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A Hackathon for Immigration

Each year, approximately 1 million people immigrate to the United States, facing innumerable legal, linguistic and socio-political challenges when leaving their homes.

So how can technology help alleviate the seemingly insurmountable obstacles foreign-born populations face in navigating and adjusting to their new lives? This past October, I traveled to St. Louis to volunteer for a hackathon organized by local nonprofit GlobalHack, which is trying to answer those tough questions.

GlobalHack is a nonprofit founded in 2013 to address societal issues with large-scale technology events—also known as hackathons—and has blossomed to include a host of youth tech education, including a computer science summer camp and a coding league (think FIRST robotics but for software).

The organization’s first few hackathons benefited corporations, and more recently pivoted to work on civic problems; 2015 focused on improving the fragmented and outdated software that supports St Louis’s civic courts, and 2016 on connecting databases for social service organizations serving St Louis’ homeless. This past year (2018), the theme was immigration.

This particular event meant a lot to me for several reasons. First, because as an immigrant myself (I moved from France to the United States almost 15 years ago), I want to serve as a catalyst for positive change to immigration policies in this country. Second, because I previously worked full-time for GlobalHack, both on our hackathons and for the educational programs division.

This time around, though, I was back in a volunteer capacity! I started at Splunk about a year ago as a technical training instructor. Day-to-day, I'm lucky enough to teach Splunk customers around the world how to use our products and help them be more successful in their professional endeavors. I was planning on taking PTO for the Friday of the competition, but when I discovered that I could take volunteer time off (VTO) instead, I jumped at the chance. As part of Splunk4Good programs, all Splunk employees have three full paid days each year to contribute to causes they care about and better their communities.

I arrived in St. Louis bleary-eyed on Thursday night and showed up to the venue Friday morning to help set up and organize our volunteers for their shifts. As attendees streamed in and the event kicked off, I ensured that both volunteers and participants had everything they needed to do their part. Having lived in St. Louis for six years before relocating to the Bay Area, it was also wonderful to catch up with friends and colleagues.

Even better was witnessing the event from start to finish; imagine hundreds of people crammed into an arena floor, with the sole purpose of coming up with technology solutions for immigrants. First up, a few hours of discussion and planning, then some 40 hours over Friday, Saturday and Sunday spent coding—some participants stay up all night, fueled by plenty of Redbull and coffee. Sunday mid-morning is the culmination of participants’ hard work, where at a science fair-style expo, teams proudly present their apps, websites and more. I was able to come full circle when I introduced one of my Splunk colleagues—who lives in St. Louis and came to the event—to a team of high school girls whom I had taught at the GlobalHack summer camp the year before. To see how far they'd come was really special, particularly when I could share that success story with my Splunk family.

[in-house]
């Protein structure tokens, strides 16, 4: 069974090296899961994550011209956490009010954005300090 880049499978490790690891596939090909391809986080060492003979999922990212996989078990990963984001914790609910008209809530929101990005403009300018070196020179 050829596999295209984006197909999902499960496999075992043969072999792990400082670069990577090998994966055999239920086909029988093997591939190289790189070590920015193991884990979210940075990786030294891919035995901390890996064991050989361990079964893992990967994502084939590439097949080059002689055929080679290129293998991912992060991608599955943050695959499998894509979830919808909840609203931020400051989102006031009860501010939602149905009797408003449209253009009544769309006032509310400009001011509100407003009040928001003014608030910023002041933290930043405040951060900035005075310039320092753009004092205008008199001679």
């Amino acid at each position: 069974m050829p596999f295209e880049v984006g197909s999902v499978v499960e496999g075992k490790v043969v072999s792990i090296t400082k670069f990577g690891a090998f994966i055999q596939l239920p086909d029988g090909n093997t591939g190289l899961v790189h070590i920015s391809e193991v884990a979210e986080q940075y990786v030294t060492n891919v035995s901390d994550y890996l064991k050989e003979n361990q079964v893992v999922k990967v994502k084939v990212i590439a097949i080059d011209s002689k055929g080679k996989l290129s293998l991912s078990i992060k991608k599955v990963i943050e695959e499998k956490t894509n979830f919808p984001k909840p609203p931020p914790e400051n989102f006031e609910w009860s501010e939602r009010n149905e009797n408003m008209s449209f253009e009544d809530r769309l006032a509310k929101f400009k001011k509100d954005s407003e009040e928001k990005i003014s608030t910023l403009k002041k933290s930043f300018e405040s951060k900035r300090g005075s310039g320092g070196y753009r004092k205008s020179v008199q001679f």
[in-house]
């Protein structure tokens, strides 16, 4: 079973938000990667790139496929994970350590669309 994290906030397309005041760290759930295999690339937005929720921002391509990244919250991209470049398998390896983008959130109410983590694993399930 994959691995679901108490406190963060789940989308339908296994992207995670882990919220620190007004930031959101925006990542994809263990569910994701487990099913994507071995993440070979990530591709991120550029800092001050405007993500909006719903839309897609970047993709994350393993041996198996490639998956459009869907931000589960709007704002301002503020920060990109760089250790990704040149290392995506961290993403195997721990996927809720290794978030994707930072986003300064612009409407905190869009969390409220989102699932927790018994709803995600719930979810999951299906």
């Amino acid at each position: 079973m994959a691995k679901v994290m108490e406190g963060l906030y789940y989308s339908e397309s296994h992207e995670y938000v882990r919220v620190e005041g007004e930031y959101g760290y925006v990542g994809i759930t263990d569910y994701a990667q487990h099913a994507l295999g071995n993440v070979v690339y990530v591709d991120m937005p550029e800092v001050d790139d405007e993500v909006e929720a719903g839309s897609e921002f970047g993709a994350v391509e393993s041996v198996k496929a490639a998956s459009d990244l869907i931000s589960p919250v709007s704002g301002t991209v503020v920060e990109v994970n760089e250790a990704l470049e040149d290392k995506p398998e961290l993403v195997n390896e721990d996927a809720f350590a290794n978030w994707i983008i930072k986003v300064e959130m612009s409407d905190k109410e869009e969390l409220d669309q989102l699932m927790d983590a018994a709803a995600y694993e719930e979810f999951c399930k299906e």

I feel extremely lucky to have come back for this impactful event, and even more so to work for a company like Splunk, where volunteer participation is actively encouraged. I’m looking forward to my next volunteer day already!

Feeling inspired?

  • Get involved with GlobalHack - The organization is always looking for more donations, sponsors, volunteers, etc.
  • Splunk4Good - Let us know how you want to give back to the community using Splunk products, whether as an employer, customer, or partner.
  • Spread the word about our Splunk Pledge - $100 million in licenses and further support for research, education, and nonprofit organizations.
  • Share your story - Let’s start a trend! We want to hear about your volunteer experiences, and how Splunk can help.

Délia is a technical training instructor (and stein-holding champ) specializing in the Fundamentals courses, and as such works closely with customers to ensure they gain the skills and confidence to use Splunk effectively. She holds a B.A. in Economics from Washington University in St. Louis, and is a proudly self-taught programmer. Previously, Délia was a hackathon organizer and curriculum developer—fun fact, she speaks French, German, Italian, and English fluently.

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